states take precautionary measures beyond staying informed. we will continue to keep the american people fully updated. i believe that you must know what i know as president. if you are at home, nuclear power is also an important part of our own energy in future along with the wind, solar, natural gas, and clean coal. our nuclear power plants have undergone studies and been declared safe. when we see a crisis like the one in japan, we had a responsibility to learn from this event and to draw from those lessons to ensure the safety and security of our people. that is why i have asked the nuclear regulatory commission to do a comprehensive review of our nuclear power plants in light of the situation in japan. finally, we are working aggressively to support our japanese ally at this time of
challenge. search and rescue teams are there to help the recovery effort. disaster assistance and response teams are confronting the aftermath of the earthquake and tsunami. the u.s. military, which has helped secure the security for japan for decades, is working around the clock. we have flown hundreds of missions to support the recovery effort and distributed food and water to the japanese people. we also deployed leading experts to contain the damage at japan bought three nuclear reactors. we are sharing expertise, equipment, and technology so the courageous responders on the scene had the benefit of american teamwork. the american people have also opened up their hearts and given generously to support the relief efforts. the red cross is providing assistance to those who had been displaced.
i encourage anyone who wants to lend a hand to go to usaid.gov to find out how you can be helpful. the japanese people are not alone in this time of great trials and strife. across the pacific, they will find a hand of support extended from the united states as they get back on their feet. after all, we have an alliance that was forced more than half a century ago and strengthened by a shared interest and democratic values. we share ties of family, ties of culture, and our troops have served to protect japan's shores. our citizens have found friendship in japan but the cities and towns. i am confident that japan will recover and rebuild because the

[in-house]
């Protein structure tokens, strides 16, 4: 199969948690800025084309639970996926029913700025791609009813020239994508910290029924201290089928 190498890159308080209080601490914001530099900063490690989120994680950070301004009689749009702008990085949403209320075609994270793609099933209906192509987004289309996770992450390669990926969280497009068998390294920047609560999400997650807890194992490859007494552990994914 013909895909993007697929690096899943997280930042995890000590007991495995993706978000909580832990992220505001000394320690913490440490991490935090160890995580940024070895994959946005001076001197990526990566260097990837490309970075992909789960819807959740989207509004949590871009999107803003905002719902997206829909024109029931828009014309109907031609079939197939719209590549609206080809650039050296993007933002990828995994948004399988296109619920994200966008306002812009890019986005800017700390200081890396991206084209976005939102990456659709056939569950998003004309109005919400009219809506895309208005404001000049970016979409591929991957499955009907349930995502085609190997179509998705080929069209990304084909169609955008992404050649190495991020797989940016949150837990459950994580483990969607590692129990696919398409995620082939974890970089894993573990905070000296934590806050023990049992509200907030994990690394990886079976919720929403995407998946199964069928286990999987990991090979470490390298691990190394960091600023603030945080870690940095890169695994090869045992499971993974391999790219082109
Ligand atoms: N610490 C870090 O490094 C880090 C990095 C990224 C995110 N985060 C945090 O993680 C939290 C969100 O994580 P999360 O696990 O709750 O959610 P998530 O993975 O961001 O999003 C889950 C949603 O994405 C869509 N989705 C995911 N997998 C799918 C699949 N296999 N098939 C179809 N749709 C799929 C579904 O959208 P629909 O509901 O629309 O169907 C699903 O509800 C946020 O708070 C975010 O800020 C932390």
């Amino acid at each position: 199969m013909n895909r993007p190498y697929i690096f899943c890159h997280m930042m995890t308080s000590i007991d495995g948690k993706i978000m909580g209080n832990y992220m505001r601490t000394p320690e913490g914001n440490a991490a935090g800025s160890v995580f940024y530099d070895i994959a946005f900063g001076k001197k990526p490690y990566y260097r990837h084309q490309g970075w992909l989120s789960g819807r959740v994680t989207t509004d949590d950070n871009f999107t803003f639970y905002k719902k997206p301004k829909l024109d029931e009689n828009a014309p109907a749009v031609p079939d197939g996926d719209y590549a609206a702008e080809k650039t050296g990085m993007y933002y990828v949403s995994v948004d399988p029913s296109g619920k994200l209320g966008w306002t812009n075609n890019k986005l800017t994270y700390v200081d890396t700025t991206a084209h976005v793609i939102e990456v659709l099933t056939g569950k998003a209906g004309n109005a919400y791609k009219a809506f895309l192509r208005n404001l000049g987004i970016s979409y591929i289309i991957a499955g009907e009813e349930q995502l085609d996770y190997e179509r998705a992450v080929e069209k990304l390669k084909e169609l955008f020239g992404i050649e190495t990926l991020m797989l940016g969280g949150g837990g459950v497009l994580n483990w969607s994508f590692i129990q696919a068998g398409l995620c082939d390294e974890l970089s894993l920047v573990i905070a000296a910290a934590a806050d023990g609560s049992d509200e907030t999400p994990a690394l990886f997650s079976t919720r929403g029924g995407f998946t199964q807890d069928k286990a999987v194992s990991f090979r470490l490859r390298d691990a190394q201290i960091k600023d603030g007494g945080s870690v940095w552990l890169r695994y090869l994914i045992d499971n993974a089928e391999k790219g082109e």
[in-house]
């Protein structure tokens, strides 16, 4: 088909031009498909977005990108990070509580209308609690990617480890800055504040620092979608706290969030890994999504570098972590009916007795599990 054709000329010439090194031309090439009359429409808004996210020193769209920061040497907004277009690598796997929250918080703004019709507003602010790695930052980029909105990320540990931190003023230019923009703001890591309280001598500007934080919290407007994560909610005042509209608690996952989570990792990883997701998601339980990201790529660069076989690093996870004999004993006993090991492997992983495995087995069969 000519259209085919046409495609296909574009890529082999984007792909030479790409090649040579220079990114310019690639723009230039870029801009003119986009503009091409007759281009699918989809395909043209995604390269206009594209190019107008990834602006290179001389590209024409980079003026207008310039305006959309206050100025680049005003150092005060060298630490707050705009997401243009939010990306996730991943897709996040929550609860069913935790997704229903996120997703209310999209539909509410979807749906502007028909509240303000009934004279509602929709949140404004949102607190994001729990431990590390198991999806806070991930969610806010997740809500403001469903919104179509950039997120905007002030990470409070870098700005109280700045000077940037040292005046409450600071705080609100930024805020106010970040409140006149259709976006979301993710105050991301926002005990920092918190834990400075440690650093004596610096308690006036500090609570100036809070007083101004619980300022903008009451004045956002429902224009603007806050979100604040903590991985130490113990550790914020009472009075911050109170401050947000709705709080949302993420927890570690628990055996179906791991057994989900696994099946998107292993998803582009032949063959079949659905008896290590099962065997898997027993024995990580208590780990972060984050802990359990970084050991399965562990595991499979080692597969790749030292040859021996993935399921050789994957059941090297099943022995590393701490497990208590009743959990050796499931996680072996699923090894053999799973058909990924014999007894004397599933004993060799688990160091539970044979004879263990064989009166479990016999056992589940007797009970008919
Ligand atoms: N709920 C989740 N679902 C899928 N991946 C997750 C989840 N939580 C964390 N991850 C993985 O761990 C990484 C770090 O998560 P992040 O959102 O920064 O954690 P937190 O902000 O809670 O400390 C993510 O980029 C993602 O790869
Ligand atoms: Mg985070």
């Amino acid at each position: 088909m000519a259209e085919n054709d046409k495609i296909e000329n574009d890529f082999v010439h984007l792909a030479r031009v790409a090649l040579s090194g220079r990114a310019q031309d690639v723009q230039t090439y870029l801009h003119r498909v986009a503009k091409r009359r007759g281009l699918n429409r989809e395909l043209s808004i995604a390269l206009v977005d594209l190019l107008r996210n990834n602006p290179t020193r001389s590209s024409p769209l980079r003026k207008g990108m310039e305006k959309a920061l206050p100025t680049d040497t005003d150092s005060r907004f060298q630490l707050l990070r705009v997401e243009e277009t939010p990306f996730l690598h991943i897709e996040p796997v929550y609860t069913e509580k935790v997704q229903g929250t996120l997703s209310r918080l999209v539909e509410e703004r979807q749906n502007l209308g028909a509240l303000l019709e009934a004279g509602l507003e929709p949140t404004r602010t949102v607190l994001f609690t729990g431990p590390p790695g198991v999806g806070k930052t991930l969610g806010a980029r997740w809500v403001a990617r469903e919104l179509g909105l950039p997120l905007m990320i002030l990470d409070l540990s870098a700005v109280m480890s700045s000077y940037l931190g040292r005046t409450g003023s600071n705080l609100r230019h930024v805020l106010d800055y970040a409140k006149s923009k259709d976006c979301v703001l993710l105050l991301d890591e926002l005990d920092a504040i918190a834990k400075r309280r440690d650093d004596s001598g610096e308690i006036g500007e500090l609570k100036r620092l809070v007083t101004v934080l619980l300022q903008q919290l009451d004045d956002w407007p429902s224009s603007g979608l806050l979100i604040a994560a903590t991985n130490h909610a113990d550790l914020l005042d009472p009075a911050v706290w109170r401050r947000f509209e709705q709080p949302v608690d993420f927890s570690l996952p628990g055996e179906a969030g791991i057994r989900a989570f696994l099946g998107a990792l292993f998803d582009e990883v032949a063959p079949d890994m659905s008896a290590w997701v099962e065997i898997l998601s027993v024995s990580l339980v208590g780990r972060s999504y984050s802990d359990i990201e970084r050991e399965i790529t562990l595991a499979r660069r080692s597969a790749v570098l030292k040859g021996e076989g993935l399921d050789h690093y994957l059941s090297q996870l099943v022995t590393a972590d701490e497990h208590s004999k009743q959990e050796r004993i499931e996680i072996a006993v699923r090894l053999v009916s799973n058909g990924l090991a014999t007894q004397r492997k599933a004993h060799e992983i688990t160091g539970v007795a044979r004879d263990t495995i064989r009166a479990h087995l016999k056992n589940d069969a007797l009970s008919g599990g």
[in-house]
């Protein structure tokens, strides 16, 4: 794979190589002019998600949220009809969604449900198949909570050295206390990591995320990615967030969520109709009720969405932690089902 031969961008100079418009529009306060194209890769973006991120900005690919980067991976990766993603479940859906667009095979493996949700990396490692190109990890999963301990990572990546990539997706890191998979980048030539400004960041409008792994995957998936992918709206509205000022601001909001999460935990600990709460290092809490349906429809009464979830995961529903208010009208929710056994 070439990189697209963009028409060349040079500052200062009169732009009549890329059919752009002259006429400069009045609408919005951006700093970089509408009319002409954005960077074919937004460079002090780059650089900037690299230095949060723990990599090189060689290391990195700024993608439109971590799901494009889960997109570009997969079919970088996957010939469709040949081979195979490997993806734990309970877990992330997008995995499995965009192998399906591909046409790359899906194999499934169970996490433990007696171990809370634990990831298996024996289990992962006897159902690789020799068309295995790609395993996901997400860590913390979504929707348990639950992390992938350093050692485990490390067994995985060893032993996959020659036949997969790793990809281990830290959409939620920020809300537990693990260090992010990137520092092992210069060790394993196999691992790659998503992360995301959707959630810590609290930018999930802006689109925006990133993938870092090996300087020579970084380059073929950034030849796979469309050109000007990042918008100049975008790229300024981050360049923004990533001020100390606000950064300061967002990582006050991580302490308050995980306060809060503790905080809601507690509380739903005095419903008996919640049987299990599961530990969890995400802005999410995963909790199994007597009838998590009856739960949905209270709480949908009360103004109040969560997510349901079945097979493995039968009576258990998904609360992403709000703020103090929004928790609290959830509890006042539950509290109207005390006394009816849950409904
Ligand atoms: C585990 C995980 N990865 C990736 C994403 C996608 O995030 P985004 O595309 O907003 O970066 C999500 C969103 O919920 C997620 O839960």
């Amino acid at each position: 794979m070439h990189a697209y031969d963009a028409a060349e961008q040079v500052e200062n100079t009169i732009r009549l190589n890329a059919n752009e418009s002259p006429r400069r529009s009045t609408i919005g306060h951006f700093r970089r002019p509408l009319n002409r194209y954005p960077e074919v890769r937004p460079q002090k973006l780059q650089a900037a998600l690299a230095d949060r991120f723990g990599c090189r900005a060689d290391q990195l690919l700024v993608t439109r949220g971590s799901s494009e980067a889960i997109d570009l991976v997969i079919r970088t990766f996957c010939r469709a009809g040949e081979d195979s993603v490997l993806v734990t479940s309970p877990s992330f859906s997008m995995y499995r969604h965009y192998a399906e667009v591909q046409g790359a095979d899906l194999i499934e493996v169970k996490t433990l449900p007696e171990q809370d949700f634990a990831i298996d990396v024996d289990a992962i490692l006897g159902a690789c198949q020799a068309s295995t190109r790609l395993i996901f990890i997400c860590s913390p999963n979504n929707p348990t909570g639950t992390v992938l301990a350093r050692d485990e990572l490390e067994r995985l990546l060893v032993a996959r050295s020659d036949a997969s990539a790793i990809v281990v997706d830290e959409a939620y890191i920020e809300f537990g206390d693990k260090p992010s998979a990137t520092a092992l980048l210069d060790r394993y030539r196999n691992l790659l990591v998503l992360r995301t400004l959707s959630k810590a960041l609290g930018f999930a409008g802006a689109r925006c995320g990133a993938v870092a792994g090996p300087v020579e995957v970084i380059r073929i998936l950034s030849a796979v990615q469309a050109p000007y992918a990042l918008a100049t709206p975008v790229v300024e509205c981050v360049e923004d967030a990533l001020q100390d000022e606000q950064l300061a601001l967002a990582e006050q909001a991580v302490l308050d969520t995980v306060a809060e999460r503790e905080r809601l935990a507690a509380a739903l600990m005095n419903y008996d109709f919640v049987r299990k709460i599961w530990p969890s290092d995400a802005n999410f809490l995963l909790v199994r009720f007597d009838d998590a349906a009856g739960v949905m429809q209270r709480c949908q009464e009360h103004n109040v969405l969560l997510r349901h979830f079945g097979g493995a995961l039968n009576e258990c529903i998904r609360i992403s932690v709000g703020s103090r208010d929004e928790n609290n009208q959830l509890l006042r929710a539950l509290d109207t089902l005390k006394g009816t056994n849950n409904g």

strength and spirit of the japanese people. over the last few days, they have opened up their homes and shared scarce resources. the organized shelters, provided free medical care, and put out for their most of vulnerable citizens. one man put it simply -- it is a japanese bank. when hard times hit, we have to help each other. in these hard times, there remains, nevertheless, paul -- polk for the future. one small town has been flattened by the tsunami. rescuers rescued 84-month old baby who stranded for days. no one can say for certain how she survived the water in the wreckage around her. it was a mystery in the course of human events. but in the midst of economic recovery and global of people, disasters like this remind us of
the common humanity that we share. we see it in the responders to our rescue -- who are risking their lives. we see it from the help passport into japan. we hear it from the cries of a child miraculously pulled from the rubble. we will continue to do everything we can to ensure the safety of american citizens and the security of our sources of energy. we will stand with the people of japan as they retain this crisis, recover from this hardship, and rebuild their great nation. >> we have to be looking very closely at the events in japan.
we ought to apply whatever license can be and will be learned. >> steven chu testified on the energy department's fiscal year 2012 budget following the earthquake and tsunami in japan. what's the complete hearing now online at the c-span video library. search, watch, clip, and share. it is washington your way. >> the house voted to ban federal funds for npr programming. the vote would prevent public radio stations from spending federal funds on programming. the measure, which no house democrats voted in favor of, is opposed by the white house and is unlikely to be brought up by the senate. here is a portion of the house debate. recognition? mrs. blackburn: mr. speaker,